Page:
mt st victoire paul cezanne 1904

Stuff

I have a minor fixation with minimalism and owning nice things, so I decided to throw together a list of the items I’ve felt compelled enough to buy, use on a regular basis, and would recommend to other people.

I will add short reviews or blurbs for some items. If you have any questions about unexplained or under-explained items, feel free to contact me for further elaboration.

Most links are affiliate links which means I get a small kickback if you click them then decide to make a purchase shortly thereafter. Thanks if you do!

Table of Contents

Clothing

Socks: SmartWool Men’s Hike Medium Crew – Navy + SmartWool Men’s Trekking Heavy Crew – Navy

These are the only socks I own (along with some thinner SmartWool socks that I use only for layering to increase the snugness of my tennis shoes). I find the Medium Crew preferable on the daily, but the thicker Heavy Crew is better when it’s cold out or I want my shoes to fit tighter for certain athletic situations where I don’t want my feet slipping.

They’re comfortable, durable, and the navy color looks good. Highly recommended.

Underwear: Under Armour Boxerjock Mesh – 9″ – Black

During the summer of 2012, frustrated by self-inflicted wedgies and chronic swamp ass, I was determined to discover the perfect pair of underwear and experimented with about 10 different brands, all of which were highly touted around the internet.

At the conclusion of my testeing testing I found the Under Armour Boxerjock Mesh 9″ to be the clear winner. Its comfort is unrivaled mostly because it was the only pair of undies to not bunch up. The extra length helps them stay in place and the material breathes adequately.

I still have a couple pairs of ExOfficio left over from the trials, butt but the rest of my drawer is filled with UA Mesh 9″.

Fitness

Jump Rope: Boxer’s Training Rope

For years I jumped with a weighted leather rope. After reading warnings against the use of weighted handles (the weight should be evenly dispersed throughout the rope – not handles – if weight is to be added, otherwise one risks injury), I removed the metal rod inserts from the handles and also toyed around with a jumper called “The Beast” that uses PVC tubing for the rope, which is heavier and harder to swing.

“The Beast” broke on me not once, but twice. (I asked the manufacturer for a replacement after the first failed in two weeks. The second one didn’t last much longer.) My trusty leather rope then finally wore through, and thus I was on the hunt for a new rope.

I bought a few varieties of jump ropes sold on BuyJumpRopes.net and I like the Boxer’s Training Rope the best. If I was aiming for speed, one of their cable ropes would be better, but I’m jumping just to stay in shape, and the advantage of the cord rope is that it doesn’t sting your arms or legs when you miss a skip. (I’ve taken all too many lashings from my leather rope.) If you are a newbie, you will appreciate this sage wisdom.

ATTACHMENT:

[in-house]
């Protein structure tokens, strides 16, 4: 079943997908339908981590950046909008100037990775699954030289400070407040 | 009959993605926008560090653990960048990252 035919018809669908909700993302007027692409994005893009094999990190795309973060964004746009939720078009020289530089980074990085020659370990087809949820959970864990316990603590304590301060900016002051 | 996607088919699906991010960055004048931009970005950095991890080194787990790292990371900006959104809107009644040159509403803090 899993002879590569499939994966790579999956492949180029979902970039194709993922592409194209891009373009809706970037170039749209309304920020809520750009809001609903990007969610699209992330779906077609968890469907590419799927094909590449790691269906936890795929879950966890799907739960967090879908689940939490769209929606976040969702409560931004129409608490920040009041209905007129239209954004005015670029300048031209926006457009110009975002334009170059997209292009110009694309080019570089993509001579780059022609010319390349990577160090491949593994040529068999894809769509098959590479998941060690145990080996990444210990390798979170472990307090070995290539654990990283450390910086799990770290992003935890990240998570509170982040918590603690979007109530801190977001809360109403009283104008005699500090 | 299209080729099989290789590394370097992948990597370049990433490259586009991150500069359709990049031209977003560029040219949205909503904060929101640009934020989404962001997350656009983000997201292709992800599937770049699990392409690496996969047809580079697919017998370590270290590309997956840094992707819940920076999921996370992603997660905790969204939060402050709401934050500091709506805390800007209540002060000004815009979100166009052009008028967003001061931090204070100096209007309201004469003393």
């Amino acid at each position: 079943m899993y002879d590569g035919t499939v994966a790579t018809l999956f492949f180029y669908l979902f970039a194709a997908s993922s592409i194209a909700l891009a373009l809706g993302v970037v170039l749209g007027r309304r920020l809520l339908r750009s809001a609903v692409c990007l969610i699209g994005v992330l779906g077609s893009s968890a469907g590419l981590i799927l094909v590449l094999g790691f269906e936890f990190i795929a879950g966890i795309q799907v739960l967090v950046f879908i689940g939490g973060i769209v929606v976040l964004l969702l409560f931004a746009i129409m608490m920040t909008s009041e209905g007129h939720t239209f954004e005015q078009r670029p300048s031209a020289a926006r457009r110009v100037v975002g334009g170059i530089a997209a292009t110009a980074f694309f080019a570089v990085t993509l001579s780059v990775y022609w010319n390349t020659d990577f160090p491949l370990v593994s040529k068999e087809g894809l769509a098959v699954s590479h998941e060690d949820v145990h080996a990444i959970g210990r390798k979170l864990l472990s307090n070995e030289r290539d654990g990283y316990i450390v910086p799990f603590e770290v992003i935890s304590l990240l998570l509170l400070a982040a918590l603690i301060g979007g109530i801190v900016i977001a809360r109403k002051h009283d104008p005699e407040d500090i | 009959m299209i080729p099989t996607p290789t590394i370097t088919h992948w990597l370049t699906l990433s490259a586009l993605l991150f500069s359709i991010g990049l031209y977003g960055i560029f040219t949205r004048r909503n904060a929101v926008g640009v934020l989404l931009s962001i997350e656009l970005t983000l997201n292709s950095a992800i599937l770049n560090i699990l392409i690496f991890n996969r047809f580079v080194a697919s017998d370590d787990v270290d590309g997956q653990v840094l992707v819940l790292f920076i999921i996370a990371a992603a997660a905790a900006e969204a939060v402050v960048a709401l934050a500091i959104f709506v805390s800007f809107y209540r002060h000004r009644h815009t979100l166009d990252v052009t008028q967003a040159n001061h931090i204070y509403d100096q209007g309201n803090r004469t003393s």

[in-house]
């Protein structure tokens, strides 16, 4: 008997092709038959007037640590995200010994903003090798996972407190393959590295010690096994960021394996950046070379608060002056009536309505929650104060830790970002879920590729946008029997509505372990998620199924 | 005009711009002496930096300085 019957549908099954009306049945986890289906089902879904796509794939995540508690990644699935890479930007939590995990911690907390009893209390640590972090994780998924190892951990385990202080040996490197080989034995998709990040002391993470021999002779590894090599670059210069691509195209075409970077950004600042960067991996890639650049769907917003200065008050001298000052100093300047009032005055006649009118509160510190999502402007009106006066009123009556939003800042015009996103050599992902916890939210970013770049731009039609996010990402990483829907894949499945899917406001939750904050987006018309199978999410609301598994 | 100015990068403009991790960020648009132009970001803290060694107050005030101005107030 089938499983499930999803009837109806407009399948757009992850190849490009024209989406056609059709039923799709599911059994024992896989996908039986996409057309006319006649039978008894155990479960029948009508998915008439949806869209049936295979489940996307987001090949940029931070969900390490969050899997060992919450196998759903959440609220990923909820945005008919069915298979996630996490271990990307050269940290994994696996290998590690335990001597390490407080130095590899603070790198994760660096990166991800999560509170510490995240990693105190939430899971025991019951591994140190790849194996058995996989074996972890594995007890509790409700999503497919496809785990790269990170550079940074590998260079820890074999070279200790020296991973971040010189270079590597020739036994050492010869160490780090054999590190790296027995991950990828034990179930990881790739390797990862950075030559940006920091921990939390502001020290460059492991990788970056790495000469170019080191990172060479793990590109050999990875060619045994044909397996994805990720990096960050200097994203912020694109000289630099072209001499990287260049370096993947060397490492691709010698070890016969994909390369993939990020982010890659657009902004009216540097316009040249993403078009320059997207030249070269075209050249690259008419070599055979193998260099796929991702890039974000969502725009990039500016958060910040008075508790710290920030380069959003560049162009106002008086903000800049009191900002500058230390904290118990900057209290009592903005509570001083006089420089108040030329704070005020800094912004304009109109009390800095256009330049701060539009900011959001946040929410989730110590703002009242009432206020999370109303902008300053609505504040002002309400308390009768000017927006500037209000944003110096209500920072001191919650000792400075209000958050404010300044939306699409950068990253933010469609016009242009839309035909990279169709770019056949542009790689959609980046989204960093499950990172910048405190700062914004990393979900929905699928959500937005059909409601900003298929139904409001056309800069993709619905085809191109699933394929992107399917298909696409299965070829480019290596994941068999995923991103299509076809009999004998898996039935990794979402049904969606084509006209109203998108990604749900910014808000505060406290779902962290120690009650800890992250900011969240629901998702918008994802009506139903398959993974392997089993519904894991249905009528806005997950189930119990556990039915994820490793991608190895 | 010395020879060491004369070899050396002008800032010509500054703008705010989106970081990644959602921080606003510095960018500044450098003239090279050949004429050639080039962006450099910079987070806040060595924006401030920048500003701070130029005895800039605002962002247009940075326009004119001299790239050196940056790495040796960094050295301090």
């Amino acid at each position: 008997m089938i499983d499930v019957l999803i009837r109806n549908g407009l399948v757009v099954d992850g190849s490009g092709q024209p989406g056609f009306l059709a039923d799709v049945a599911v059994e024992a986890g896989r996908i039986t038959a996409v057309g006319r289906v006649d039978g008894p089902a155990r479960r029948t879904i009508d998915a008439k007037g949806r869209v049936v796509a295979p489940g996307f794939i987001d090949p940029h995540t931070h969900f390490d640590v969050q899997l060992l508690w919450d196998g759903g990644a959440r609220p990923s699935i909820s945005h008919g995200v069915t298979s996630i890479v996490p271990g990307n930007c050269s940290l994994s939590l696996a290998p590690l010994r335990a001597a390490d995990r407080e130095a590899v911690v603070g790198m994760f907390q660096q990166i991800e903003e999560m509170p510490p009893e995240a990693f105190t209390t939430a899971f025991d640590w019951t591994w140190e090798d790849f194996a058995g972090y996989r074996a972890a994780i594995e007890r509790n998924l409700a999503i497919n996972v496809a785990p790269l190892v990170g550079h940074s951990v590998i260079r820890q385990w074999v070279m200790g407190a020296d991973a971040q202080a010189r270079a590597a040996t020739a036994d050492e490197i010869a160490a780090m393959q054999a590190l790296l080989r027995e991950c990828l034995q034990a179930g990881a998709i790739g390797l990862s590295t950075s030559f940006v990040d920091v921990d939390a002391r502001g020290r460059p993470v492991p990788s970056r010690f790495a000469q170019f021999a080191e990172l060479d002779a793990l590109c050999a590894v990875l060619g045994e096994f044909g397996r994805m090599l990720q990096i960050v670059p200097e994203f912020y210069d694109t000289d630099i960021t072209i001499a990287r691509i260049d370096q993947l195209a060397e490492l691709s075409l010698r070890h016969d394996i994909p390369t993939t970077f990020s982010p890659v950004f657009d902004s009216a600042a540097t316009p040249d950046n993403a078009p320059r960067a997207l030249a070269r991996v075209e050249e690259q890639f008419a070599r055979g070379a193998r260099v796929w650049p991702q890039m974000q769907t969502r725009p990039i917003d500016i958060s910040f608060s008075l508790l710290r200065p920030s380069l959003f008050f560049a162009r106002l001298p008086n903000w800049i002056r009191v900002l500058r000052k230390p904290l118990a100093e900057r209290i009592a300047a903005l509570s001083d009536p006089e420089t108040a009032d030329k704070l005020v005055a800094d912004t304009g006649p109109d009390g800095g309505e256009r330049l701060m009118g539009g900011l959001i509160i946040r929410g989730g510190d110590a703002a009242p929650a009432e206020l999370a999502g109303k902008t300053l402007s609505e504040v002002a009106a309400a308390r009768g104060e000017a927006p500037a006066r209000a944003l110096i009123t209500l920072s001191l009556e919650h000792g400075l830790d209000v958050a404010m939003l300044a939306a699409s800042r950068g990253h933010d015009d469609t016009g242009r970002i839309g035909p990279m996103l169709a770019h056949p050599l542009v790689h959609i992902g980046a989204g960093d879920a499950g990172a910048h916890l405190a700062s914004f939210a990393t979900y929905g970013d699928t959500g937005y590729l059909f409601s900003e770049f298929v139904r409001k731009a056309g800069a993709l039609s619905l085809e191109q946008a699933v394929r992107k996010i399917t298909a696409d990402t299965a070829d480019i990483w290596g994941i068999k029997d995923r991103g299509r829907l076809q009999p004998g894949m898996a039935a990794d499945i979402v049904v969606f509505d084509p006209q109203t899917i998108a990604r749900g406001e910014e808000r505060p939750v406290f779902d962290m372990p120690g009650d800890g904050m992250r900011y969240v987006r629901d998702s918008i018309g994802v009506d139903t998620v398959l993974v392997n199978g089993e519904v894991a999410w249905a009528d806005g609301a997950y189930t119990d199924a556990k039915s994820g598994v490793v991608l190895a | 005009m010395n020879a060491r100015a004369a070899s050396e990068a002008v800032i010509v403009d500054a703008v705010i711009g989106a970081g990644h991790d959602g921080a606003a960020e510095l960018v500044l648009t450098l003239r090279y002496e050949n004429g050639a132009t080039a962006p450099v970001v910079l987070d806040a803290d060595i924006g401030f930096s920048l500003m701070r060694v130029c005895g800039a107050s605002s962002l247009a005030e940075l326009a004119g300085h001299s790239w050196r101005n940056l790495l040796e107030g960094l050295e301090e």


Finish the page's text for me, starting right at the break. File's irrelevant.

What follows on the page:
Their Championship Long Handle Freestyle is also very good, and but is it more apt for doing tricks with its longer handles. The design of the Boxer’s Training Rope allows for less friction while the rope is spinning (again, the point of jumping rope isn’t to work your arms), and the cord is slightly thicker (so it will last longer).

I should note that it is imperative to jump on a forgiving surface to preserve your knees. If you don’t have access to some type of spongy or wooden flooring, you might want to pick up a 6’x4′ Dollamur Flexi-Roll Wrestling Mat. They appear heavily discounted on eBay every couple weeks. I purchased a pair with the 2″ thickness because I thought that was the best investment and they work well.

Athletic Shorts: Champion Mesh with Pockets

These might seems like an odd pick, but I think they are a great value. It’s tough to find athletic shorts with pockets, and these have them. They’re comfortable and have a drawstring, so when the elastic fails (which it will after a few years), they are still wearable.

I like their fit too (they aren’t super baggy or long), but I size down to achieve the aesthetic I want.

Headband: Black Paisley Bandana

I’ve been using a rolled up bandana to keep sweat and hair out of my eyes while exercising for a number of years now and I recommend it over an elastic headband because it will last much longer. Elastic only stays good for so long and once it goes bad, you will have to throw the headband out and purchase a new one. Bandanas are multipurpose as well.

Tennis

Vibration Dampeners: Rubber Bands

No need to spend big bucks on goo-infused shock absorbers; rubber bands will do the trick. Watch this video for instructions on how to tie one onto your strings.

Shoes: Asics Men’s Gel Resolution 4

Asics are the only tennis shoes I’ve ever owned that feel good. Every Nike I’ve tried was too narrow (even though I don’t have fat feet) and Adidas have been boxy. A number of pros are now wearing Asics too, even when their clothing sponsor is another company, which I think says something.

I size down half from my normal shoe size because I like a snug fit to prevent blisters and improve pedal dexterity. The latest model of Gel Resolution is probably good, though I haven’t bought a pair yet.